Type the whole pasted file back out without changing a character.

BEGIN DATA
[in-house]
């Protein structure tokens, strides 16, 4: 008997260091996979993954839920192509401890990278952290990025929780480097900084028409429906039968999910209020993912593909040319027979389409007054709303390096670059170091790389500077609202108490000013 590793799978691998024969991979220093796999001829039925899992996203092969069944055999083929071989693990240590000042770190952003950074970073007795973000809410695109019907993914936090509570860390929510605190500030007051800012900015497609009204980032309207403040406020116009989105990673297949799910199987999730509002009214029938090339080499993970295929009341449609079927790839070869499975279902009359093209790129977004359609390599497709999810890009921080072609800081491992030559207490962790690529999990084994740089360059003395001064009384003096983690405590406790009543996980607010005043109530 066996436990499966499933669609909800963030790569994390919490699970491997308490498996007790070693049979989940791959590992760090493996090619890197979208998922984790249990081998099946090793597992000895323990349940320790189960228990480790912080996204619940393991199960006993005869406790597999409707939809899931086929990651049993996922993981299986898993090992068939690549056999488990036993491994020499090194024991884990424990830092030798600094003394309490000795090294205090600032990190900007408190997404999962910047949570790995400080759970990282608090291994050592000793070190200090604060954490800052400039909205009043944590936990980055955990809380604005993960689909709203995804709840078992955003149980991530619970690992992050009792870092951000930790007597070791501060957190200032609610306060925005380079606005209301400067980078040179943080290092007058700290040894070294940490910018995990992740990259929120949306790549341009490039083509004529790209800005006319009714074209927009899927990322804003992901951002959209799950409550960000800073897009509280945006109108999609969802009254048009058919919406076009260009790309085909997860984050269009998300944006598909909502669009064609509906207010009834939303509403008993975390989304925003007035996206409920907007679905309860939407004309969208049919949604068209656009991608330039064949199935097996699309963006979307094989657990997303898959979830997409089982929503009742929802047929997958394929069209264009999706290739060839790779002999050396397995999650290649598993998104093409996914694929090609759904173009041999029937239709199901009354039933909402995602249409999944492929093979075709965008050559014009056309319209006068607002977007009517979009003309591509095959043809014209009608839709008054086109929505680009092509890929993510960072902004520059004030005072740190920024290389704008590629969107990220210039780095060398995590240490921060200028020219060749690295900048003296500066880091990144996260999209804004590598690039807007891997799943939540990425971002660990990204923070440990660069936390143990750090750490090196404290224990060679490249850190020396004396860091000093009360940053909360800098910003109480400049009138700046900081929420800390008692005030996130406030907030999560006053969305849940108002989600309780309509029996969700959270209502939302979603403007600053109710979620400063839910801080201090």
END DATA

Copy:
[in-house]
């Protein structure tokens, strides 16, 4: 008997260091996979993954839920192509401890990278952290990025929780480097900084028409429906039968999910209020993912593909040319027979389409007054709303390096670059170091790389500077609202108490000013 590793799978691998024969991979220093796999001829039925899992996203092969069944055999083929071989693990240590000042770190952003950074970073007795973000809410695109019907993914936090509570860390929510605190500030007051800012900015497609009204980032309207403040406020116009989105990673297949799910199987999730509002009214029938090339080499993970295929009341449609079927790839070869499975279902009359093209790129977004359609390599497709999810890009921080072609800081491992030559207490962790690529999990084994740089360059003395001064009384003096983690405590406790009543996980607010005043109530 066996436990499966499933669609909800963030790569994390919490699970491997308490498996007790070693049979989940791959590992760090493996090619890197979208998922984790249990081998099946090793597992000895323990349940320790189960228990480790912080996204619940393991199960006993005869406790597999409707939809899931086929990651049993996922993981299986898993090992068939690549056999488990036993491994020499090194024991884990424990830092030798600094003394309490000795090294205090600032990190900007408190997404999962910047949570790995400080759970990282608090291994050592000793070190200090604060954490800052400039909205009043944590936990980055955990809380604005993960689909709203995804709840078992955003149980991530619970690992992050009792870092951000930790007597070791501060957190200032609610306060925005380079606005209301400067980078040179943080290092007058700290040894070294940490910018995990992740990259929120949306790549341009490039083509004529790209800005006319009714074209927009899927990322804003992901951002959209799950409550960000800073897009509280945006109108999609969802009254048009058919919406076009260009790309085909997860984050269009998300944006598909909502669009064609509906207010009834939303509403008993975390989304925003007035996206409920907007679905309860939407004309969208049919949604068209656009991608330039064949199935097996699309963006979307094989657990997303898959979830997409089982929503009742929802047929997958394929069209264009999706290739060839790779002999050396397995999650290649598993998104093409996914694929090609759904173009041999029937239709199901009354039933909402995602249409999944492929093979075709965008050559014009056309319209006068607002977007009517979009003309591509095959043809014209009608839709008054086109929505680009092509890929993510960072902004520059004030005072740190920024290389704008590629969107990220210039780095060398995590240490921060200028020219060749690295900048003296500066880091990144996260999209804004590598690039807007891997799943939540990425971002660990990204923070440990660069936390143990750090750490090196404290224990060679490249850190020396004396860091000093009360940053909360800098910003109480400049009138700046900081929420800390008692005030996130406030907030999560006053969305849940108002989600309780309509029996969700959270209502939302979603403007600053109710979620400063839910801080201090």